Psych Midterm 1 Study Guide

Psych Midterm 1 Study Guide - Seven Themes of Psychological...

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Seven Themes of Psychological Science 1. Psychology is an empirical science. a. Scientists use scientific method to understand how people, think, feel, and act. b. Involves careful observations of the natural world to examine how things work. 2. Nature and nurture are inextricably entwined. a. Nature/nurture debate. b. Psychological characteristics are biologically innate (genes) AND acquired through education, experience, and culture (beliefs, values, rules, norms, and customs existing within a group of people who share a common language and environment). 3. The brain and mind are inseparable a. Mind/body problem – fundamental psychological issue that considers whether mind and body are separate and distinct or whether the mind is simply the subjective experience of the physical brain. b. Dualism (Rene Descartes) – mind and body are separate yet intertwined: memory and imagination resulted from bodily functions. c. Mind is what the brain does. 4. A new biological revolution is energizing research. a. Understanding brain’s chemical processes provided many insights into mental activity and behavior – brain works through neurotransmitters , chemicals that communicate messages between nerve cells. b. Human genome – developed various techniques for discovering links between genes and behavior. c. Watching the working brain – neuroscience – address questions such as how different brain regions interact to produce perceptual experience, how various types of memory are similar or different, and how conscious experience involves changes in brain activity. c.i. Localization of function – some areas of the brain are important for specific feelings, thoughts, and actions. 5. The mind is adaptive. a. Adaptations – physical characteristics, skills, abilities that increases chance of survival and reproduction. b. Natural selection – Darwin’s theory that those who inherit characteristics that help them adapt to their particular environments have a selective advantage over those who do not. b.i. Those better adapted to environments will survive (survival of the fittest) c. Many human behaviors and attitudes can also be considered adaptive solutions to recurring human problems. c.i. Humans have a fundamental need to belong to a group; societies discourage behavior that may lead to social exclusion. d. Culture provides adaptive solutions d.i. Dependency on group living is not unique to humans, but the nature of relations among and between ingroup and outgroup members is especially complex in human societies, which gives rise to culture. d.ii. Dramatic cultural evolution – culture plays a foundational role in shaping how people view and reason about the world around them. d.iii.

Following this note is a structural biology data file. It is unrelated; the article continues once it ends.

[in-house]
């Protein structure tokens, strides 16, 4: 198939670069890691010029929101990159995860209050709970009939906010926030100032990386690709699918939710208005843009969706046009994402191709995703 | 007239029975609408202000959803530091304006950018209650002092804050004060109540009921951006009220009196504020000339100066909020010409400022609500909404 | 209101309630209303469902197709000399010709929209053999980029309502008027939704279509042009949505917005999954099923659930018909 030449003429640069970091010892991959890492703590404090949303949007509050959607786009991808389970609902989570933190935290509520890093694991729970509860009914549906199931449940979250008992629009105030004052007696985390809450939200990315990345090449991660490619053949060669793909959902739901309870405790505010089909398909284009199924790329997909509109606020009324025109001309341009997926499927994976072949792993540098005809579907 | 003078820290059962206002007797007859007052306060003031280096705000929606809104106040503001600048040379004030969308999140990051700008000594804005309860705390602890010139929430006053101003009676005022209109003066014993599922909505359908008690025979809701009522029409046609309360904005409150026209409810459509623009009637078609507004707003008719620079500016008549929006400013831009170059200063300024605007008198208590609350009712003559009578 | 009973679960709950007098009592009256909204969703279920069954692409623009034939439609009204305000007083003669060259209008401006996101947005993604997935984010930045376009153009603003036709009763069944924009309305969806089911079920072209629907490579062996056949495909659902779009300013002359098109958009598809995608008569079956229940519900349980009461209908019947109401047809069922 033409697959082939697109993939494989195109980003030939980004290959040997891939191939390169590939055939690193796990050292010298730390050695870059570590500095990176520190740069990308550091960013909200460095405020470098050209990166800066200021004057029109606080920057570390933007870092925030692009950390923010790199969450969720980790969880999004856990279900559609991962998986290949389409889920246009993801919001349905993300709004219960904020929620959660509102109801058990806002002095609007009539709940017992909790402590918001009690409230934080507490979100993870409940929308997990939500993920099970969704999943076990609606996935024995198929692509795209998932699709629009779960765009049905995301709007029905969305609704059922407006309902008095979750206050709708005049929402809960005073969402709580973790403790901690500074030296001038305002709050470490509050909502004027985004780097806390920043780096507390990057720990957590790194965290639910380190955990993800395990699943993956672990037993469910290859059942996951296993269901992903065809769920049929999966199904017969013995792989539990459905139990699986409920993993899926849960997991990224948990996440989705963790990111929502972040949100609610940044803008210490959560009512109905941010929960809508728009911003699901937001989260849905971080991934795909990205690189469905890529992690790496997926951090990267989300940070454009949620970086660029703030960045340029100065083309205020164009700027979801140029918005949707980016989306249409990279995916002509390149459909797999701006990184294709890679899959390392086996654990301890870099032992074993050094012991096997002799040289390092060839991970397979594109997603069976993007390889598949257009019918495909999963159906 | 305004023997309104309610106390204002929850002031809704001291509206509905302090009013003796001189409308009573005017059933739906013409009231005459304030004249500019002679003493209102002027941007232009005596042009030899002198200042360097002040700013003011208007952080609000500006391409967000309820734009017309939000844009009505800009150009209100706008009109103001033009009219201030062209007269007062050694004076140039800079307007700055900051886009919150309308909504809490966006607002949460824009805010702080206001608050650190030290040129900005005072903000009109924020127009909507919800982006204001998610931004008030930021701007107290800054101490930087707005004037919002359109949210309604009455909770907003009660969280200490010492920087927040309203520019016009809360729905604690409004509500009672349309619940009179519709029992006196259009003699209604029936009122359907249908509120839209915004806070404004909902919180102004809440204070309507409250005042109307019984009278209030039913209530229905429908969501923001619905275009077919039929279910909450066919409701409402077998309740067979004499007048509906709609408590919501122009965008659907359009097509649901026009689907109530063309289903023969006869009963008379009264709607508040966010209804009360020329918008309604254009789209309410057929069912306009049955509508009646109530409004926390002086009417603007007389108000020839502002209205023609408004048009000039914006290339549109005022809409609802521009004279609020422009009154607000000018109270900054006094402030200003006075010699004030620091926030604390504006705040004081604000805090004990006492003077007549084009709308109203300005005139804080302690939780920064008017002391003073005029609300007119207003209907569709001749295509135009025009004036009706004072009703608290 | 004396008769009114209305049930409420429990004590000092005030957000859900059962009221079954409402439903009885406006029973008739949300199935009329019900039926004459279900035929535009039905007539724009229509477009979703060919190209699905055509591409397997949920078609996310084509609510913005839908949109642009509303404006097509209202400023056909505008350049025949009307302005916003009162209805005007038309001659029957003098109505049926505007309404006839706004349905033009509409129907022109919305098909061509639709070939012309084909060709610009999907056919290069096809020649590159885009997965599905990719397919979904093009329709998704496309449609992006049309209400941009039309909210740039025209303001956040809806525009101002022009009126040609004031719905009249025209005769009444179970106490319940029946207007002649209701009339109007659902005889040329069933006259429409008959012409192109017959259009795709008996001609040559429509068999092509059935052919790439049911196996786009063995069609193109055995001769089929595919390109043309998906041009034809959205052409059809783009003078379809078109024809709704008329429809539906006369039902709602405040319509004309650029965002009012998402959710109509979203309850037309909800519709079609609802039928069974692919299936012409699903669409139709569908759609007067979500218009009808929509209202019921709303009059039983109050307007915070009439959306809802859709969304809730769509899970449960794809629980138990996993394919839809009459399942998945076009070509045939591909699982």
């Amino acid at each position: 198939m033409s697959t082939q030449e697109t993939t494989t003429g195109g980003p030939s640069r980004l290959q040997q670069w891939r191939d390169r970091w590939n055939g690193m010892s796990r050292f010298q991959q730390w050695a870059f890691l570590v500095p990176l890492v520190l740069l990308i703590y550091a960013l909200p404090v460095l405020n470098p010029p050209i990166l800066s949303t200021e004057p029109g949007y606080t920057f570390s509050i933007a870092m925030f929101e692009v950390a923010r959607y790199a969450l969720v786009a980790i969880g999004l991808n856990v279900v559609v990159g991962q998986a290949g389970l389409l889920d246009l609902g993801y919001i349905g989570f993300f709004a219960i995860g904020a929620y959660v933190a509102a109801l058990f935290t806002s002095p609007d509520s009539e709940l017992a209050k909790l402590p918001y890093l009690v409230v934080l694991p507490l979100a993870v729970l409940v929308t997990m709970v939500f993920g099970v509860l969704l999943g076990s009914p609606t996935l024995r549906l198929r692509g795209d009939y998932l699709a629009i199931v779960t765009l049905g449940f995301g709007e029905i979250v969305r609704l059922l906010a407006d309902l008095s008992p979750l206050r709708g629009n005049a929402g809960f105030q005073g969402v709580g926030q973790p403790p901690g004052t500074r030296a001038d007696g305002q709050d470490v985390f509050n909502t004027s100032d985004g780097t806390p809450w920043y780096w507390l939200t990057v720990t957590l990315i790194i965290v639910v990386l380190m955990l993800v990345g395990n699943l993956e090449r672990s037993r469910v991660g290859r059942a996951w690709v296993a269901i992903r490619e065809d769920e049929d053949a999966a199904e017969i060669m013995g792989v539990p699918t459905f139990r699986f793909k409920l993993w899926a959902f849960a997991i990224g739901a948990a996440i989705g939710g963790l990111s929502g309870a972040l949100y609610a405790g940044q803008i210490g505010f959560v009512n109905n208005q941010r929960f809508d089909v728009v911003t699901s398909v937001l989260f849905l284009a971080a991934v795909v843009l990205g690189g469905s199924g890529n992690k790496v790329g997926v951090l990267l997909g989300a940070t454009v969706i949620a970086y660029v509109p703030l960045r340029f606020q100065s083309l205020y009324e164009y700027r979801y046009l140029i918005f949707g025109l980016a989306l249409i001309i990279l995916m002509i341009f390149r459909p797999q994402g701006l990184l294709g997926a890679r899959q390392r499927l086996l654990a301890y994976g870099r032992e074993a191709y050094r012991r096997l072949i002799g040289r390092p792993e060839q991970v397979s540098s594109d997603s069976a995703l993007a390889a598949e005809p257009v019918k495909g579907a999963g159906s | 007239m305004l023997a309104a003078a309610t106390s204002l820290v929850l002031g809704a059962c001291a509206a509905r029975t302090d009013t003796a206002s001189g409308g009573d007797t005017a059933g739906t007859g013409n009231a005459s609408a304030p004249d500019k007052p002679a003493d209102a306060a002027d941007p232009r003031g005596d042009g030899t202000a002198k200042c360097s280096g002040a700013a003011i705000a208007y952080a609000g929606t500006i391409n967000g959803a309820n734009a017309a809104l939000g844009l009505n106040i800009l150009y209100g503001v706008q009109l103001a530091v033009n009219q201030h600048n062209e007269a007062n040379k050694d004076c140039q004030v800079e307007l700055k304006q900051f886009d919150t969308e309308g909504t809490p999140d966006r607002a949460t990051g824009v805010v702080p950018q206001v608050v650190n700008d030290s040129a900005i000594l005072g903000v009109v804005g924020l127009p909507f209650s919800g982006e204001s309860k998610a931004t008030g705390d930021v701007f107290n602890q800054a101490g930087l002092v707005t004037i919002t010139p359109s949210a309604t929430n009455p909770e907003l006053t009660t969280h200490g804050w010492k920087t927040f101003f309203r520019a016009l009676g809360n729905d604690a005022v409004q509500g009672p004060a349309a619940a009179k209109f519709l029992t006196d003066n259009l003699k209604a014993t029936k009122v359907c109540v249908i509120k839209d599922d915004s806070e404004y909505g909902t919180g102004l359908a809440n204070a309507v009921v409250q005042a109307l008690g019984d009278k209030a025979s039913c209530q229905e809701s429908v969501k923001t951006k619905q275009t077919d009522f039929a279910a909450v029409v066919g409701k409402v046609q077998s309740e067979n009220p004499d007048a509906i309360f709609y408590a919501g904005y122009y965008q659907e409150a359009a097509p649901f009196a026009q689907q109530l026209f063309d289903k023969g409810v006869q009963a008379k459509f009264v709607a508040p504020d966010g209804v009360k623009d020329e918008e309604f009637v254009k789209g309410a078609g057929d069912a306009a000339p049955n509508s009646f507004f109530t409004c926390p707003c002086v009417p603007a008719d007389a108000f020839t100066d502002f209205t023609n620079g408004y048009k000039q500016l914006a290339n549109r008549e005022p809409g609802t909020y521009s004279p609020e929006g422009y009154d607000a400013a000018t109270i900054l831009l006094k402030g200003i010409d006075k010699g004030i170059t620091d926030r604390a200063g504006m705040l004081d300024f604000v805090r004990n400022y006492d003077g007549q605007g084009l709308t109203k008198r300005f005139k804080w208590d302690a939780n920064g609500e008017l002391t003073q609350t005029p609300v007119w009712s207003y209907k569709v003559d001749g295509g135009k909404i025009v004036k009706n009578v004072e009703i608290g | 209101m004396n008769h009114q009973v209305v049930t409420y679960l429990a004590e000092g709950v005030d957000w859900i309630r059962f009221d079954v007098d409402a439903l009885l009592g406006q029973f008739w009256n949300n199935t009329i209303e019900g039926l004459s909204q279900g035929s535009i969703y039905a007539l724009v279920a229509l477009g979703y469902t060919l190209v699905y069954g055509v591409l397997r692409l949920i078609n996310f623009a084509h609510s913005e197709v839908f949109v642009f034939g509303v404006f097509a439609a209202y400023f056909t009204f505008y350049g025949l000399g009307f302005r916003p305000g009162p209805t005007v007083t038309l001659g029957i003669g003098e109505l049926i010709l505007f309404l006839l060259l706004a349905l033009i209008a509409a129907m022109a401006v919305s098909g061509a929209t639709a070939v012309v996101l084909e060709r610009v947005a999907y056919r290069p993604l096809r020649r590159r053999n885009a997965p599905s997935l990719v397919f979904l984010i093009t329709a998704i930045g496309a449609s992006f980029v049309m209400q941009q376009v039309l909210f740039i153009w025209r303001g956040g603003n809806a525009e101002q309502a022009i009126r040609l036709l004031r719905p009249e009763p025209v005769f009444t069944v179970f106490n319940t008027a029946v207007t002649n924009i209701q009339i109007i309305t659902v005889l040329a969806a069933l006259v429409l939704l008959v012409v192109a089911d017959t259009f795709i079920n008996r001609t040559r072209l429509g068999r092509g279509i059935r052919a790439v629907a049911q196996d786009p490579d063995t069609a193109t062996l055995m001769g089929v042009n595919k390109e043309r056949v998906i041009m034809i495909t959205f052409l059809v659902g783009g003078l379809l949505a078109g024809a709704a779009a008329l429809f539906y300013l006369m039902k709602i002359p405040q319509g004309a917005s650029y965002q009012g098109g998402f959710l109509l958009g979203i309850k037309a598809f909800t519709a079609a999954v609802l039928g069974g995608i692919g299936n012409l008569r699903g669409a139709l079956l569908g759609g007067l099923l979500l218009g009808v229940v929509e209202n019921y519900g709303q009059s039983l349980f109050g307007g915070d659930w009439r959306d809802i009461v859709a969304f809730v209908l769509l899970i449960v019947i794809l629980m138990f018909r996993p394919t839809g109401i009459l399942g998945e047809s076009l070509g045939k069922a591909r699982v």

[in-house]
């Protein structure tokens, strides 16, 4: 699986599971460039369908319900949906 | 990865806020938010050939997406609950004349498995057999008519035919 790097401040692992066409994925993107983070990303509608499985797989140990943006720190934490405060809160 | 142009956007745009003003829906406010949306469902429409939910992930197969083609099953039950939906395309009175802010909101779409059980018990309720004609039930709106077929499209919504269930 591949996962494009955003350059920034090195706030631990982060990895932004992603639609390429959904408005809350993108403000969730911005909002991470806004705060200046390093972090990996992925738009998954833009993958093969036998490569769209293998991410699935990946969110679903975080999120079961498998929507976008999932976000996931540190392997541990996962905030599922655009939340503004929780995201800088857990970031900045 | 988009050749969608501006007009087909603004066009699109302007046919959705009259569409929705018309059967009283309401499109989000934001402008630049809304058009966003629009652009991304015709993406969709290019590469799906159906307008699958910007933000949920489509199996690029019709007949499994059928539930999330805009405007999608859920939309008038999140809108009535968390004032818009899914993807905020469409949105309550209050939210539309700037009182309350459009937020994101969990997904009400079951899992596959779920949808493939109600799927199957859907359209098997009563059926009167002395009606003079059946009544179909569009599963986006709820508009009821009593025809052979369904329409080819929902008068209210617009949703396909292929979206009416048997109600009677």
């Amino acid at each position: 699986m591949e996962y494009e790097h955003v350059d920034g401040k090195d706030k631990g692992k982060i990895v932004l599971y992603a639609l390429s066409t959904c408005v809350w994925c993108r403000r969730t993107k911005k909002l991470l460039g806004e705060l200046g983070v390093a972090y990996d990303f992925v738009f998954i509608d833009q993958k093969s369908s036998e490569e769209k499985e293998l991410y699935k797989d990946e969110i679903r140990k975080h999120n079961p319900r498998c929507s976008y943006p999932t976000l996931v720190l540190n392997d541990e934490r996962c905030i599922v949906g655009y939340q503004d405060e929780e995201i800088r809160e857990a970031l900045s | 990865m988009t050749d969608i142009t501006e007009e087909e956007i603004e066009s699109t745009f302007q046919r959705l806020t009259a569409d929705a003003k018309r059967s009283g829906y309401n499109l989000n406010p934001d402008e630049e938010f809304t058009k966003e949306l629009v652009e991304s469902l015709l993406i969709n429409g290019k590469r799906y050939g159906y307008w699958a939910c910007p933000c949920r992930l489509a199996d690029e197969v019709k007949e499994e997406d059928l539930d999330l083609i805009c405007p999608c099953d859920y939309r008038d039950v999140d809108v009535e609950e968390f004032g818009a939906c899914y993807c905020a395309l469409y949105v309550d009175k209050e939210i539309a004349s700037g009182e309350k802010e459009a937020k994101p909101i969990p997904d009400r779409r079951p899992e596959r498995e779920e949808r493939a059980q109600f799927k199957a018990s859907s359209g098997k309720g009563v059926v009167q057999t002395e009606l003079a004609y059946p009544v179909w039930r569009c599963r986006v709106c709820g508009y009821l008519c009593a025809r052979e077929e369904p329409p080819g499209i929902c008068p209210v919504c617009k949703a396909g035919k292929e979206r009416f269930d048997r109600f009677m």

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This note was uploaded on 01/19/2012 for the course PSYCH 110 taught by Professor Finkel during the Spring '08 term at Northwestern.

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Psych Midterm 1 Study Guide - Seven Themes of Psychological...

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